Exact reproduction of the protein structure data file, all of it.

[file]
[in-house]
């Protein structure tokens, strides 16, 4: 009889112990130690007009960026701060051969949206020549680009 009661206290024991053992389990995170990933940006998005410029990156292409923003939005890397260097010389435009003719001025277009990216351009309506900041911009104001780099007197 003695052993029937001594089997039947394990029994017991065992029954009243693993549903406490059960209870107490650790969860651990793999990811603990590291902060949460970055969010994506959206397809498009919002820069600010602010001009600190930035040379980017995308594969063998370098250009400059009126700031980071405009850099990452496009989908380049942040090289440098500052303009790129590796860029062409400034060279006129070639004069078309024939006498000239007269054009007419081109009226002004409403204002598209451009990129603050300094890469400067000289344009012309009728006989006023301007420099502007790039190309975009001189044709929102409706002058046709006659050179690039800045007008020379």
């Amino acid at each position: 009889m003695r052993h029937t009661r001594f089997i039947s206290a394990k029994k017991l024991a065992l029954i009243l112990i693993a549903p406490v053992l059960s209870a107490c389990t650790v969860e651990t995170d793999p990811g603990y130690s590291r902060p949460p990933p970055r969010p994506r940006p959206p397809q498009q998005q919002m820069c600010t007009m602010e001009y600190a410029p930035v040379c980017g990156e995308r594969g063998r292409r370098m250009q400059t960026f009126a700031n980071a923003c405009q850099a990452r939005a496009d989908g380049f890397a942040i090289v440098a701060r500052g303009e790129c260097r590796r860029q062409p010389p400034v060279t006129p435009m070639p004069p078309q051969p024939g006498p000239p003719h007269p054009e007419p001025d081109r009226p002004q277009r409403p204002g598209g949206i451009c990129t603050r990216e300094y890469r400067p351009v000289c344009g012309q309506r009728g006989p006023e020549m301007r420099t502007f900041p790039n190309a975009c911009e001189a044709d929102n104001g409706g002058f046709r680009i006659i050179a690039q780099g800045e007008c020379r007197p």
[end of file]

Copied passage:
[in-house]
């Protein structure tokens, strides 16, 4: 009889112990130690007009960026701060051969949206020549680009 009661206290024991053992389990995170990933940006998005410029990156292409923003939005890397260097010389435009003719001025277009990216351009309506900041911009104001780099007197 003695052993029937001594089997039947394990029994017991065992029954009243693993549903406490059960209870107490650790969860651990793999990811603990590291902060949460970055969010994506959206397809498009919002820069600010602010001009600190930035040379980017995308594969063998370098250009400059009126700031980071405009850099990452496009989908380049942040090289440098500052303009790129590796860029062409400034060279006129070639004069078309024939006498000239007269054009007419081109009226002004409403204002598209451009990129603050300094890469400067000289344009012309009728006989006023301007420099502007790039190309975009001189044709929102409706002058046709006659050179690039800045007008020379």
């Amino acid at each position: 009889m003695r052993h029937t009661r001594f089997i039947s206290a394990k029994k017991l024991a065992l029954i009243l112990i693993a549903p406490v053992l059960s209870a107490c389990t650790v969860e651990t995170d793999p990811g603990y130690s590291r902060p949460p990933p970055r969010p994506r940006p959206p397809q498009q998005q919002m820069c600010t007009m602010e001009y600190a410029p930035v040379c980017g990156e995308r594969g063998r292409r370098m250009q400059t960026f009126a700031n980071a923003c405009q850099a990452r939005a496009d989908g380049f890397a942040i090289v440098a701060r500052g303009e790129c260097r590796r860029q062409p010389p400034v060279t006129p435009m070639p004069p078309q051969p024939g006498p000239p003719h007269p054009e007419p001025d081109r009226p002004q277009r409403p204002g598209g949206i451009c990129t603050r990216e300094y890469r400067p351009v000289c344009g012309q309506r009728g006989p006023e020549m301007r420099t502007f900041p790039n190309a975009c911009e001189a044709d929102n104001g409706g002058f046709r680009i006659i050179a690039q780099g800045e007008c020379r007197p």